The Holy Grail of MacroEconomics: Lessons From Japan's Great Recession, by Richard Koo, talks aboun the macroeconomic lessons that can be learnt from Japan Recession and applied to the US Great Depression.
1) Japan's Recession is due to balance sheet recession. A balance sheet recession is one whereby the private firms seek to pay down debt and stops investment. These scenario arises out from the huge debt owned by the firms due to the huge decline in asset prices and the large leverage the firms have used to purchased the assets at a high price during the bubble stage.
2) In a balance sheet recession, monetary policy become ineffective as firms will not borrow regardless how low the interest rate becomes.
3) Only expansionary fiscal policy is effective in balance sheet recession. Given the fall in investment, it is up to the government to increase spending and prop up the GDP.
4) If the government choose to cut its government spending (due to the wish to reduce fiscal debt), it may result in a more than proportionate fall in tax revenues and thus futher enlarge the fiscal deficit. This was what happened to Japan in 1997 and in 2001.
5) Balance sheet recession is hard-to-detect, as no firms would wish to disclose that its net assets are negative and that given sufficient time, its positve cashflow will pay down the debt and turn its net assets to postive.
6) The Great Depression was similarly a balance sheet recession. And, it was probably due to the large fiscal expenditure in the late 1930s that end the Great Depression. The Great Depression was not due to the lack of money supply as the author presents evidence showing lack of demand for loanable funds.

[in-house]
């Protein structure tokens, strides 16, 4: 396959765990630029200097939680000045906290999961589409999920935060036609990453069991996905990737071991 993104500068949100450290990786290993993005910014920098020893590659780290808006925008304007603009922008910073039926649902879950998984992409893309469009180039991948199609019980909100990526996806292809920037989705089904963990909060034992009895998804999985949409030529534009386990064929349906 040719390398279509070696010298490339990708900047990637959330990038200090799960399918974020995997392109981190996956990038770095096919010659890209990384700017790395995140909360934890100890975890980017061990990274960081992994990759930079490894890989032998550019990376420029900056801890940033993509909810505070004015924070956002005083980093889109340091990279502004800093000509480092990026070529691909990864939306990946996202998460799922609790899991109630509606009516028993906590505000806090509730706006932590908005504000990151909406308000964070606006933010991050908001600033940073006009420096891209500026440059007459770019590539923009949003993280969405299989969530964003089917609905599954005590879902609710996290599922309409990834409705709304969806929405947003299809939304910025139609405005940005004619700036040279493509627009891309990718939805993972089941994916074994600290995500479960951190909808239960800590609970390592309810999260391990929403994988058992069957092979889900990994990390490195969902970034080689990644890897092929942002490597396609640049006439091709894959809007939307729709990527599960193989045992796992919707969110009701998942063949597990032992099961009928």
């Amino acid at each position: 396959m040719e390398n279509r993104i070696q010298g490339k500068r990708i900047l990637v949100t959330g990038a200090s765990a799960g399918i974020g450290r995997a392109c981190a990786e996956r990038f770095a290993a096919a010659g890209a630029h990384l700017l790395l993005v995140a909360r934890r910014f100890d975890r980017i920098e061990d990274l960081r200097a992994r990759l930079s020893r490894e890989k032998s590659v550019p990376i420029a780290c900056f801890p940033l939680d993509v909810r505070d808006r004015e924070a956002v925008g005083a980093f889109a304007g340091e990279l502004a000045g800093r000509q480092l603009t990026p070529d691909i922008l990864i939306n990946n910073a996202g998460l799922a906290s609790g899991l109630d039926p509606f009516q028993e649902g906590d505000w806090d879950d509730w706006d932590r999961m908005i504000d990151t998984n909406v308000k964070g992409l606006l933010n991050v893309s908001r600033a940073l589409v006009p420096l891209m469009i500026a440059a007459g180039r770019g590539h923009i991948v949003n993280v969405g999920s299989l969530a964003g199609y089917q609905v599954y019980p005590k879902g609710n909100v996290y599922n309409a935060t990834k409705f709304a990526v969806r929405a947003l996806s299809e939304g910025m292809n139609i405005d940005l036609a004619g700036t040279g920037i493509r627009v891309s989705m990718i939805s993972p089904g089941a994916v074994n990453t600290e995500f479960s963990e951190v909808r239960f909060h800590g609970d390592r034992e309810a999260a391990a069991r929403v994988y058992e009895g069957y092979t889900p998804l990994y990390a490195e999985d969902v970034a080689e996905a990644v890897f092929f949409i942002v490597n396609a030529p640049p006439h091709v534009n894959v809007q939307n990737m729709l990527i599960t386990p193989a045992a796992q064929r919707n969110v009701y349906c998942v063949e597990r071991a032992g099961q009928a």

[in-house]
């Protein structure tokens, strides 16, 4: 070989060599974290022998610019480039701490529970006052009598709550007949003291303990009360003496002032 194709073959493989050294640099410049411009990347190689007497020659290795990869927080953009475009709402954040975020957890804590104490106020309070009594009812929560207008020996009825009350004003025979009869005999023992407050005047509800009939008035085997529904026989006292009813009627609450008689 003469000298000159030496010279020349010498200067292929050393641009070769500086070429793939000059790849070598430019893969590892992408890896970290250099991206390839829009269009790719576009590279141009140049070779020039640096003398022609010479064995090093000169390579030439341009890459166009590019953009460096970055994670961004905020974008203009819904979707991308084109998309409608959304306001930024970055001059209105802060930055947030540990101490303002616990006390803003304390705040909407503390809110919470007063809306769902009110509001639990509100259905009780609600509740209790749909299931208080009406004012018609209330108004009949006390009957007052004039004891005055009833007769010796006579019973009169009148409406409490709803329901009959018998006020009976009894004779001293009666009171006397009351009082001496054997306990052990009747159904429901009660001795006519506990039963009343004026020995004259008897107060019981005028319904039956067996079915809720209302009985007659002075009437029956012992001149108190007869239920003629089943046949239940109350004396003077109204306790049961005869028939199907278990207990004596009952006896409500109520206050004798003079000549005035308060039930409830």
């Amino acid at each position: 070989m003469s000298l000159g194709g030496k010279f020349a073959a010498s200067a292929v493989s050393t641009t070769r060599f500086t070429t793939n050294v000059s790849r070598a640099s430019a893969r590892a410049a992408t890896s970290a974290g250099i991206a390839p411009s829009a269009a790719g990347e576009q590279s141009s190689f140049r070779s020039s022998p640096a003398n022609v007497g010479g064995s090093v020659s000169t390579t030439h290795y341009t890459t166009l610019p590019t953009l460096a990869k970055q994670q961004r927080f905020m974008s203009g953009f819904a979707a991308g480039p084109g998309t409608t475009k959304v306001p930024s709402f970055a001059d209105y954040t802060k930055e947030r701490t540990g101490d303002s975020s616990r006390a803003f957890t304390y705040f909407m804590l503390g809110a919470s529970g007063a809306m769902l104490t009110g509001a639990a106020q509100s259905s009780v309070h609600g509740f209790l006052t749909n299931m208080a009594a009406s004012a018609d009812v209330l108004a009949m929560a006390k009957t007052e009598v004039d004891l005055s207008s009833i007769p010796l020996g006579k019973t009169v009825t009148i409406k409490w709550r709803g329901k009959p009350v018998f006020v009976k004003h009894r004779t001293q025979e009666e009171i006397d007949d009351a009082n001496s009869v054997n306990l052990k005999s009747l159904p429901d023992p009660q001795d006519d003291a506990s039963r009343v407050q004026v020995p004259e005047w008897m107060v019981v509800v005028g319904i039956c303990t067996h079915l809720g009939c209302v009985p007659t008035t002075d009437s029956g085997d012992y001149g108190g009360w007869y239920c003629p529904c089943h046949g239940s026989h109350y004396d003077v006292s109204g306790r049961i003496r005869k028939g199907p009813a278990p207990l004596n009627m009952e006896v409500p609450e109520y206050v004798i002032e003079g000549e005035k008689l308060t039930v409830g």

7) The author splits the macroeconomic situations into yin and yang. Yang is the normal scenario whereby firms are willing to borrow and monetary policy is effective. Yin is the scenario whereby firms refuse to borrow and thus monetary policies are not very effective. In the Yin situation, savings are a vice, deflation is likely and there are weak demand for funds. And, economic growth is likely to be below its potential. The US Great Depression, Japan's long-drawn recession and Germany's underperforming economy in the early 2000s belong to the yin situations.
8) The author also notes that monetary policy has become more difficult as the global economy becomes more integrated. Monetary policy effects may have unintended consequences. For example, when countries like New Zealand raises interest rates to dampen prices or investment, it may experience a countervailing effect as international investors attracted to the higher interest rates may place more money in New Zealand and thus making more money available for loan.
9) Finally, the author suggests different ways to deal with 4 different banking crisis:
a) Yang and ordinary crisis: quick NPL disposal and pursue accountability
b) Yang and systemic crisis: slow NPL disposal and fat spread
c) Yin and ordinary crisis: Normal NPL disposal and pursue accountabililty
d) Yin and systematic crisis: Slow NPL disposal and inject capital.